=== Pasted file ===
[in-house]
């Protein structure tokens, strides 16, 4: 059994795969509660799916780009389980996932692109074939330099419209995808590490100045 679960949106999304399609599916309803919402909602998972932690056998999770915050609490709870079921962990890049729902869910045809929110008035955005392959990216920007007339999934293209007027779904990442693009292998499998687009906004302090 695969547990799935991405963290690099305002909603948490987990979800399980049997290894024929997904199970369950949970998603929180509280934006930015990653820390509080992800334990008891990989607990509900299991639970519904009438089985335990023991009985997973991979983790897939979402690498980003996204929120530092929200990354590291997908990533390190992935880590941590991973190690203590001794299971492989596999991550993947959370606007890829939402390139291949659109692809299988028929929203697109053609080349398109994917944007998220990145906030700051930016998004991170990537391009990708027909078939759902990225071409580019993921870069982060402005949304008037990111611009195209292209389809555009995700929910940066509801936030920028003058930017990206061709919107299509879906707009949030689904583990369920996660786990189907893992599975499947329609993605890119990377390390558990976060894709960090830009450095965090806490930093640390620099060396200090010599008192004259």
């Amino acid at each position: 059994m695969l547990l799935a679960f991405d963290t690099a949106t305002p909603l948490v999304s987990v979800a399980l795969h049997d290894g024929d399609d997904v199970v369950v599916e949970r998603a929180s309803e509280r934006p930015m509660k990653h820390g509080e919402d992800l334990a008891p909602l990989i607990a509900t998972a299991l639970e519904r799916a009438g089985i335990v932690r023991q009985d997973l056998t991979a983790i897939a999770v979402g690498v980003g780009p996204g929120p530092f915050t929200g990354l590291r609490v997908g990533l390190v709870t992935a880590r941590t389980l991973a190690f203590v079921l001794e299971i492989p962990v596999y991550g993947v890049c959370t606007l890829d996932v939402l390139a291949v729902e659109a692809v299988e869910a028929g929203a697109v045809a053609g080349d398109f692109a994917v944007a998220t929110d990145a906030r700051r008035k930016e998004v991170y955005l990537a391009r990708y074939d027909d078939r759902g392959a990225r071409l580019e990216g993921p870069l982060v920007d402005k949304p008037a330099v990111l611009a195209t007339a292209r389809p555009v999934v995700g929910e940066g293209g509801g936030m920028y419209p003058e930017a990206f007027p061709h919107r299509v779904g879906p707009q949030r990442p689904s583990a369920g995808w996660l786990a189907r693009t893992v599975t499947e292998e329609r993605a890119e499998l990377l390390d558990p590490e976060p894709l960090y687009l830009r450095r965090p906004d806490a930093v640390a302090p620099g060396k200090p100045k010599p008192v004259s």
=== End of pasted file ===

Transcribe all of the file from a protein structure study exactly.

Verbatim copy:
[in-house]
């Protein structure tokens, strides 16, 4: 059994795969509660799916780009389980996932692109074939330099419209995808590490100045 679960949106999304399609599916309803919402909602998972932690056998999770915050609490709870079921962990890049729902869910045809929110008035955005392959990216920007007339999934293209007027779904990442693009292998499998687009906004302090 695969547990799935991405963290690099305002909603948490987990979800399980049997290894024929997904199970369950949970998603929180509280934006930015990653820390509080992800334990008891990989607990509900299991639970519904009438089985335990023991009985997973991979983790897939979402690498980003996204929120530092929200990354590291997908990533390190992935880590941590991973190690203590001794299971492989596999991550993947959370606007890829939402390139291949659109692809299988028929929203697109053609080349398109994917944007998220990145906030700051930016998004991170990537391009990708027909078939759902990225071409580019993921870069982060402005949304008037990111611009195209292209389809555009995700929910940066509801936030920028003058930017990206061709919107299509879906707009949030689904583990369920996660786990189907893992599975499947329609993605890119990377390390558990976060894709960090830009450095965090806490930093640390620099060396200090010599008192004259």
């Amino acid at each position: 059994m695969l547990l799935a679960f991405d963290t690099a949106t305002p909603l948490v999304s987990v979800a399980l795969h049997d290894g024929d399609d997904v199970v369950v599916e949970r998603a929180s309803e509280r934006p930015m509660k990653h820390g509080e919402d992800l334990a008891p909602l990989i607990a509900t998972a299991l639970e519904r799916a009438g089985i335990v932690r023991q009985d997973l056998t991979a983790i897939a999770v979402g690498v980003g780009p996204g929120p530092f915050t929200g990354l590291r609490v997908g990533l390190v709870t992935a880590r941590t389980l991973a190690f203590v079921l001794e299971i492989p962990v596999y991550g993947v890049c959370t606007l890829d996932v939402l390139a291949v729902e659109a692809v299988e869910a028929g929203a697109v045809a053609g080349d398109f692109a994917v944007a998220t929110d990145a906030r700051r008035k930016e998004v991170y955005l990537a391009r990708y074939d027909d078939r759902g392959a990225r071409l580019e990216g993921p870069l982060v920007d402005k949304p008037a330099v990111l611009a195209t007339a292209r389809p555009v999934v995700g929910e940066g293209g509801g936030m920028y419209p003058e930017a990206f007027p061709h919107r299509v779904g879906p707009q949030r990442p689904s583990a369920g995808w996660l786990a189907r693009t893992v599975t499947e292998e329609r993605a890119e499998l990377l390390d558990p590490e976060p894709l960090y687009l830009r450095r965090p906004d806490a930093v640390a302090p620099g060396k200090p100045k010599p008192v004259s």